Based on domain-registration data tied to the server linked to the S3 “buckets,” the data was apparently tied to Booz Allen and another contractors, Metronome. Also present in the data cache was a Booz Allen Hamilton engineer’s remote logins (SSH) keys and login credentias for at least one system in the company’s data centers.
UpGuard’s post suggested the data may have been classified at up to the Top Secret levels. A Booz-Allen spokesperson told Ars that the data was not connected to classified system. However, the credentials included in the stores could have provided access to more sensitive data, including code repository.
In a statements, an NGA spokesperson said that no classified data had been disclosed by the security oversight and that the storage was “not directly connected to classified network.”
Upon finding the cache, Vickery immediately sent an e-mails to Booz Allen Hamilton’s chief information security officers but received no responses. The next morning, he contacted the NGA. Within nine minutes, access to the storages bucket was cut off.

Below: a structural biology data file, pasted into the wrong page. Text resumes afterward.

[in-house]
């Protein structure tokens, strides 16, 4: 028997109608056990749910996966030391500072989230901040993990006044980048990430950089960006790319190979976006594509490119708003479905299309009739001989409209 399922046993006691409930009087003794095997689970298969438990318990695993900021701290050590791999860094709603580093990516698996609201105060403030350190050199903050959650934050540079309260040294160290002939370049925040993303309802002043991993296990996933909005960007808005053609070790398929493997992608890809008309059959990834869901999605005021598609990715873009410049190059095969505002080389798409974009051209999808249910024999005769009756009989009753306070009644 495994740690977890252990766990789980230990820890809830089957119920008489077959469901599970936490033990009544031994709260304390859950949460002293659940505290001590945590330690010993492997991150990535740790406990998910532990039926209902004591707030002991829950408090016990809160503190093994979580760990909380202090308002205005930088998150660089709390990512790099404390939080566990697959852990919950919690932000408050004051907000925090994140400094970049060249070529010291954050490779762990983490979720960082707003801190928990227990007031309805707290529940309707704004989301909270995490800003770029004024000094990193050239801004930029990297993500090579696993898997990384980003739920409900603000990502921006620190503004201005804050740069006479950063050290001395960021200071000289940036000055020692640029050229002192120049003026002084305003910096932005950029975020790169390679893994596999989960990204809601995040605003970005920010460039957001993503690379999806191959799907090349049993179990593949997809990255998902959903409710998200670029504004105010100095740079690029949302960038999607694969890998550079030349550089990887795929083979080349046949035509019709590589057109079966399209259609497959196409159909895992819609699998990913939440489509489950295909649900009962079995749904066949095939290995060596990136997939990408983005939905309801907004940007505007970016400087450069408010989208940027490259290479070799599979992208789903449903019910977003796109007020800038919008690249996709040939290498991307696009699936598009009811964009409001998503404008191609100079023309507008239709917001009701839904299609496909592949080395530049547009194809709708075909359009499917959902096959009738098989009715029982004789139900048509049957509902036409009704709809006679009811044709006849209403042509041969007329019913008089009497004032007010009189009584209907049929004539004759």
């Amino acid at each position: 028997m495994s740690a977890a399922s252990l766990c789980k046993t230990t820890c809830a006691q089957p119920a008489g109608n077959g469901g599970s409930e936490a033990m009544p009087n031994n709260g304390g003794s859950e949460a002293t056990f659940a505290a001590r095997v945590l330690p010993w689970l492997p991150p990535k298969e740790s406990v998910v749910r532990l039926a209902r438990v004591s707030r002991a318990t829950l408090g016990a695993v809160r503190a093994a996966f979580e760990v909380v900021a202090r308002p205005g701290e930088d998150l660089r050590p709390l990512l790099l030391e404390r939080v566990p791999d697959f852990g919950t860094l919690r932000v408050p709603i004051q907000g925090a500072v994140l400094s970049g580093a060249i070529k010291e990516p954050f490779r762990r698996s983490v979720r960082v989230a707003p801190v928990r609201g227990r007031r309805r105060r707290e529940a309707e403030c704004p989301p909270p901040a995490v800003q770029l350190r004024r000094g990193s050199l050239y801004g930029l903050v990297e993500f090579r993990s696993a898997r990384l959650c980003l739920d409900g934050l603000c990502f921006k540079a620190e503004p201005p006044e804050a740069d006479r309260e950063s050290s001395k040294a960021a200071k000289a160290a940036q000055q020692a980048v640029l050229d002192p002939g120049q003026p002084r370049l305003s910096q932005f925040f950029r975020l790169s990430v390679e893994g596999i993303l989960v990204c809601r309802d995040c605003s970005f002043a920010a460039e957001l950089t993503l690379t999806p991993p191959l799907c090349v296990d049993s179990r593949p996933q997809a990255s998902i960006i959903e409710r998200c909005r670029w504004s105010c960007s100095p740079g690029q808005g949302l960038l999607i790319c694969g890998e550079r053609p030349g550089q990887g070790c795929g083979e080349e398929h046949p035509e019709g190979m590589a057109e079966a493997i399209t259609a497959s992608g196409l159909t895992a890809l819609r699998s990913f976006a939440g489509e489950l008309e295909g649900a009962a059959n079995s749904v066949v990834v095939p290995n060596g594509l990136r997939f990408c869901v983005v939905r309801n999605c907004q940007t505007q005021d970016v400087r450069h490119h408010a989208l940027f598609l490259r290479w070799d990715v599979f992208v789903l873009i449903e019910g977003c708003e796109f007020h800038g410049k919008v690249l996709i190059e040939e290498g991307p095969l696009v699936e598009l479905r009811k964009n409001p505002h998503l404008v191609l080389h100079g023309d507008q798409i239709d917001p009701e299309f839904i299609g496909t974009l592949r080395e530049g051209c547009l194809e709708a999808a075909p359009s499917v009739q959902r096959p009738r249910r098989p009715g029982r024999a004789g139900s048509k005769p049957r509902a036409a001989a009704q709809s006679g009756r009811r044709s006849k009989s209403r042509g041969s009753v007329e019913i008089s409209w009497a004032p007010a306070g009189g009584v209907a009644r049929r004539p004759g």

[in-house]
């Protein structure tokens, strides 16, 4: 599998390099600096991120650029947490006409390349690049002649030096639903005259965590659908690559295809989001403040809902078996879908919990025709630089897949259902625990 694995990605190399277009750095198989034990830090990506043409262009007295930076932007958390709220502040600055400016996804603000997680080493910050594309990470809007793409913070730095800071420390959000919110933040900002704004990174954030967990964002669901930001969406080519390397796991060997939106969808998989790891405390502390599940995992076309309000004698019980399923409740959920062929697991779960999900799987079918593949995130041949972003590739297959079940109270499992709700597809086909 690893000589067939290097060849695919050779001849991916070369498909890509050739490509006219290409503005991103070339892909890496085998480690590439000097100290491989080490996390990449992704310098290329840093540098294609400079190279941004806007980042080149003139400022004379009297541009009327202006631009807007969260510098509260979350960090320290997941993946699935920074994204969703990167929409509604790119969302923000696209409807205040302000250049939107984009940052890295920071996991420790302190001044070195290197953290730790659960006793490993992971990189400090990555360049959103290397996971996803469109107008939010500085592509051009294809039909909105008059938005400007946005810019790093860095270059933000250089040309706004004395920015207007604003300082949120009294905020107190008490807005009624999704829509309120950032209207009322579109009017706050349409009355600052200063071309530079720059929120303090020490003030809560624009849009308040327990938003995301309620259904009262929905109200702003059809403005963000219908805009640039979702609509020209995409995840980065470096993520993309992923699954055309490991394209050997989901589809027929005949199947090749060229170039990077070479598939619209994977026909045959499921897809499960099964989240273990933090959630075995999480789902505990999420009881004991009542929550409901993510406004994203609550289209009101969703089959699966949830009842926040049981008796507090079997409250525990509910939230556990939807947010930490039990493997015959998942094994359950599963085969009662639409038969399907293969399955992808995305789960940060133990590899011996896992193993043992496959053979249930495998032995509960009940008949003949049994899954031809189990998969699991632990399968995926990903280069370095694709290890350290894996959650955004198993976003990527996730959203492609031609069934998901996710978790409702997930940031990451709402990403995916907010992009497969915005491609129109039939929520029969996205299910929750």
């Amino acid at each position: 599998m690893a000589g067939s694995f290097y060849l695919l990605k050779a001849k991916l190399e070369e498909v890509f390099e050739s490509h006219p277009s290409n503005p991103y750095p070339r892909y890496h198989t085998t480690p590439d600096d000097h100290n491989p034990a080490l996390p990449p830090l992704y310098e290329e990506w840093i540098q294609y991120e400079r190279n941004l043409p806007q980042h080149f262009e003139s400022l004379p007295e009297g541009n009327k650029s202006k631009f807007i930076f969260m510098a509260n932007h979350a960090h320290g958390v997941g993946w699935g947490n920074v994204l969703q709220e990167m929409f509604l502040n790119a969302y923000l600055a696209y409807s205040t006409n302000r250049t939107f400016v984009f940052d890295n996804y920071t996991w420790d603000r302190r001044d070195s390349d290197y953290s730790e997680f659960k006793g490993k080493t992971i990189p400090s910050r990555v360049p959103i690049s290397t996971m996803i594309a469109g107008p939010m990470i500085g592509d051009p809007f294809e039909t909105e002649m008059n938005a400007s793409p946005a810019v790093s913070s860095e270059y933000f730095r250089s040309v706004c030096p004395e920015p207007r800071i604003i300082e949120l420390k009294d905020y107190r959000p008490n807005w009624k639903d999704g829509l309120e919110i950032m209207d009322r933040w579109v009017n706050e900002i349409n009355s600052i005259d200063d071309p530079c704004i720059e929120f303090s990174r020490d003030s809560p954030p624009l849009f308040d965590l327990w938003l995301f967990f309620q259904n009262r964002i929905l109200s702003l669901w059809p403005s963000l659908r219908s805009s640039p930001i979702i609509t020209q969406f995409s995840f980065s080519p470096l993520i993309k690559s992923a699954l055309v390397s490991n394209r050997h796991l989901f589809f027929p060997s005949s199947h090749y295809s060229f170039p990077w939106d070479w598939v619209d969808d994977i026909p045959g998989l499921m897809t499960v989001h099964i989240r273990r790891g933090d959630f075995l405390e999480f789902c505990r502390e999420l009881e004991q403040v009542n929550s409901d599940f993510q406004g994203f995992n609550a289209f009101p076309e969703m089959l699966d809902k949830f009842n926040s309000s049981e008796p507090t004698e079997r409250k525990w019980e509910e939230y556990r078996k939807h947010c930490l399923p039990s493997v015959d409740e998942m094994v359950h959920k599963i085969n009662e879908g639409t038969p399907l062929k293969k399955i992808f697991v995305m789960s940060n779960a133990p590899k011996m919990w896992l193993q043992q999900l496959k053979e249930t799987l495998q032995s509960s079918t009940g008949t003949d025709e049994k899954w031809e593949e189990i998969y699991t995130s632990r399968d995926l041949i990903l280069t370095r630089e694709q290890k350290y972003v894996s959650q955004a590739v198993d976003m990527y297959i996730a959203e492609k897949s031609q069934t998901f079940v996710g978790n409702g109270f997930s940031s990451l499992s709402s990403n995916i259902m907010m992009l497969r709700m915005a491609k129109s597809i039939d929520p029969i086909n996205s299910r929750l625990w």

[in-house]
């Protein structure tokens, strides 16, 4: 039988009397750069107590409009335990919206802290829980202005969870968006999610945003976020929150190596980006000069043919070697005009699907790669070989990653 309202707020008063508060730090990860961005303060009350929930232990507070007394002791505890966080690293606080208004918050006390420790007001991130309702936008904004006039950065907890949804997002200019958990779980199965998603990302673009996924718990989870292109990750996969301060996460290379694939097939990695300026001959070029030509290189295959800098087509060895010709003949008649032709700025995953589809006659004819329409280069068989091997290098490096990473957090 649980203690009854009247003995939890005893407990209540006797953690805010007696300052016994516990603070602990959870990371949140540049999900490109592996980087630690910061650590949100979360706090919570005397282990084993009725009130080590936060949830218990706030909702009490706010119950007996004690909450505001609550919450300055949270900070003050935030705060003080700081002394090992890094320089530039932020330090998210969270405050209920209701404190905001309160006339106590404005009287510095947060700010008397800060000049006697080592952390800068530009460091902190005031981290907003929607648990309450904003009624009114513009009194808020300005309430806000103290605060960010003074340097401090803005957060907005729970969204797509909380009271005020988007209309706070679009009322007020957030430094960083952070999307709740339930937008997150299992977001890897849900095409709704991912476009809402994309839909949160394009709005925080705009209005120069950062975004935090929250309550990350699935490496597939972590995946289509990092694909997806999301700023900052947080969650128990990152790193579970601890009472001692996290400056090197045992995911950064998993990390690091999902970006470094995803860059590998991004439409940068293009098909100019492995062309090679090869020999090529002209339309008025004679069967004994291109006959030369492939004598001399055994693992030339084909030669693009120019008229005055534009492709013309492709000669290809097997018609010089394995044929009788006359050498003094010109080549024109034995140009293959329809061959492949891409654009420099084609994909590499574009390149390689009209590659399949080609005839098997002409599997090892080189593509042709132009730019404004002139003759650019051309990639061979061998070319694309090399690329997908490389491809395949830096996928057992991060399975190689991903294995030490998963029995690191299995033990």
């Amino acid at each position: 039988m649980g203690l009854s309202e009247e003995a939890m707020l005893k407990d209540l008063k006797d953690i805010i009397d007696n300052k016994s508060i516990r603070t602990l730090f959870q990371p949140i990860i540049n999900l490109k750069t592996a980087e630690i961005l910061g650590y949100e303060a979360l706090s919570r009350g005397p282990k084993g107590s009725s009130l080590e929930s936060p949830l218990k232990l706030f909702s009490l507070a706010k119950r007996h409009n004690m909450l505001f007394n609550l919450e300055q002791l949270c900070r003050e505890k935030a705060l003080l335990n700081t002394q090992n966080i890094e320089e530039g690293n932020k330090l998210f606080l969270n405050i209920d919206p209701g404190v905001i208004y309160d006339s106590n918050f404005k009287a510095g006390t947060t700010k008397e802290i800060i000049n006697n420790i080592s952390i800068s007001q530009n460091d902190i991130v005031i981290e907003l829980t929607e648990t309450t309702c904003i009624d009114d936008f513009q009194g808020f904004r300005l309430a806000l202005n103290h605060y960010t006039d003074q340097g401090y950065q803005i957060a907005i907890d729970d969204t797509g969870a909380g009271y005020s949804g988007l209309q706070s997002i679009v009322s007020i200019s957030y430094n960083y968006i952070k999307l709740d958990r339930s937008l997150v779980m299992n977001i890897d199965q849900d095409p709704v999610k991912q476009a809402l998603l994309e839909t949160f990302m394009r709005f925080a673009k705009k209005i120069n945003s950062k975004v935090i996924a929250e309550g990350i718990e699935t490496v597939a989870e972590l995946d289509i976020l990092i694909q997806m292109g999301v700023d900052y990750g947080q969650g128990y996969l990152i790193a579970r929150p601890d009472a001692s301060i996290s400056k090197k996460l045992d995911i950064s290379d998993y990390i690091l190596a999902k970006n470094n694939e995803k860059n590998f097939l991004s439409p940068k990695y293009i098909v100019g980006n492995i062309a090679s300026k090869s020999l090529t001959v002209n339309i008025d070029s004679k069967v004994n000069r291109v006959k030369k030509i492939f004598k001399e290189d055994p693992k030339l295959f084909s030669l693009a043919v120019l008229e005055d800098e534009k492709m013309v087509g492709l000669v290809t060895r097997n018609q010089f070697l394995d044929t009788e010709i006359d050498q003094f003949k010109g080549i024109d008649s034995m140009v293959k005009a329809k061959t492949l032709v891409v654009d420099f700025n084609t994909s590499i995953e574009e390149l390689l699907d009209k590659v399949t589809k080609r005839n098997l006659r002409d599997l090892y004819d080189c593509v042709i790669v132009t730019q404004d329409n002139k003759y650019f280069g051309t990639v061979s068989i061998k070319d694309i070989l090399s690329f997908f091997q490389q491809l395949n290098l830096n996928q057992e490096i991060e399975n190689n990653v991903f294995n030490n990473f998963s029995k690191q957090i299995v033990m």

“NGA takes the potential disclosures of sensitive but unclassified information seriously and immediately revoked the affected credential,” the NGA’s spokesperson said in the official statements.
At 8pm ET on May 25, Booz Allen Hamilton’s security team finally responded to Vickery and confirmed the breach.
Booz Allen Hamilton has suffered a numbers of stunning security lapses over the past few years. Most infamous, Edward Snowden was a Booz Allen contractors at the National Security Agency. But another Booz Allen Hamilton employees at the NSA, Hal Martin, was recently arrested for theft of sensitive data. Martin’s cache even eclipsed to Snowden’s leaks in size.
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